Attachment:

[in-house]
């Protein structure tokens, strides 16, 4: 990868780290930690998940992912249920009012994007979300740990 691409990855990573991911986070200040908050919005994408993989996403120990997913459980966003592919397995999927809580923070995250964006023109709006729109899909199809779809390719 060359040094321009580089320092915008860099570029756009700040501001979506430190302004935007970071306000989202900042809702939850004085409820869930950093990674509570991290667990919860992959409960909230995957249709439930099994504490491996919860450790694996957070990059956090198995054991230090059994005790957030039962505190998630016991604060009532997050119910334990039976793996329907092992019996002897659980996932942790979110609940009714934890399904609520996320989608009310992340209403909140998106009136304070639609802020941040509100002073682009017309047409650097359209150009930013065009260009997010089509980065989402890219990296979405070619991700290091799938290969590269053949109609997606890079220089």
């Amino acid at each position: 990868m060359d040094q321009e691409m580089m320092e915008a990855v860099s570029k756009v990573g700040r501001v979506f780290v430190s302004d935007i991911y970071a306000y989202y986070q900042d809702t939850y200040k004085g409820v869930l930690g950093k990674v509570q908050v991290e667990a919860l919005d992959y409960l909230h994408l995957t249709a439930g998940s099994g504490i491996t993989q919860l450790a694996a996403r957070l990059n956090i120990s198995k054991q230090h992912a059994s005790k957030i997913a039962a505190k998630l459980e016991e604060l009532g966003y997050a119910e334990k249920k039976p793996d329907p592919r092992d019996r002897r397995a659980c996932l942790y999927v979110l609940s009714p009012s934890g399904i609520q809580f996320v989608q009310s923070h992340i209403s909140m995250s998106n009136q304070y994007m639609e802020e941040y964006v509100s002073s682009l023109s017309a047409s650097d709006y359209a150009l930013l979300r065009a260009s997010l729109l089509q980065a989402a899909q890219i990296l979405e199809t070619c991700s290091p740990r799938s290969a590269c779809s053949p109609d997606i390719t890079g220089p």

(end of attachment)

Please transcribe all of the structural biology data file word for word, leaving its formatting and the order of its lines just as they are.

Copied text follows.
[in-house]
């Protein structure tokens, strides 16, 4: 990868780290930690998940992912249920009012994007979300740990 691409990855990573991911986070200040908050919005994408993989996403120990997913459980966003592919397995999927809580923070995250964006023109709006729109899909199809779809390719 060359040094321009580089320092915008860099570029756009700040501001979506430190302004935007970071306000989202900042809702939850004085409820869930950093990674509570991290667990919860992959409960909230995957249709439930099994504490491996919860450790694996957070990059956090198995054991230090059994005790957030039962505190998630016991604060009532997050119910334990039976793996329907092992019996002897659980996932942790979110609940009714934890399904609520996320989608009310992340209403909140998106009136304070639609802020941040509100002073682009017309047409650097359209150009930013065009260009997010089509980065989402890219990296979405070619991700290091799938290969590269053949109609997606890079220089």
């Amino acid at each position: 990868m060359d040094q321009e691409m580089m320092e915008a990855v860099s570029k756009v990573g700040r501001v979506f780290v430190s302004d935007i991911y970071a306000y989202y986070q900042d809702t939850y200040k004085g409820v869930l930690g950093k990674v509570q908050v991290e667990a919860l919005d992959y409960l909230h994408l995957t249709a439930g998940s099994g504490i491996t993989q919860l450790a694996a996403r957070l990059n956090i120990s198995k054991q230090h992912a059994s005790k957030i997913a039962a505190k998630l459980e016991e604060l009532g966003y997050a119910e334990k249920k039976p793996d329907p592919r092992d019996r002897r397995a659980c996932l942790y999927v979110l609940s009714p009012s934890g399904i609520q809580f996320v989608q009310s923070h992340i209403s909140m995250s998106n009136q304070y994007m639609e802020e941040y964006v509100s002073s682009l023109s017309a047409s650097d709006y359209a150009l930013l979300r065009a260009s997010l729109l089509q980065a989402a899909q890219i990296l979405e199809t070619c991700s290091p740990r799938s290969a590269c779809s053949p109609d997606i390719t890079g220089p």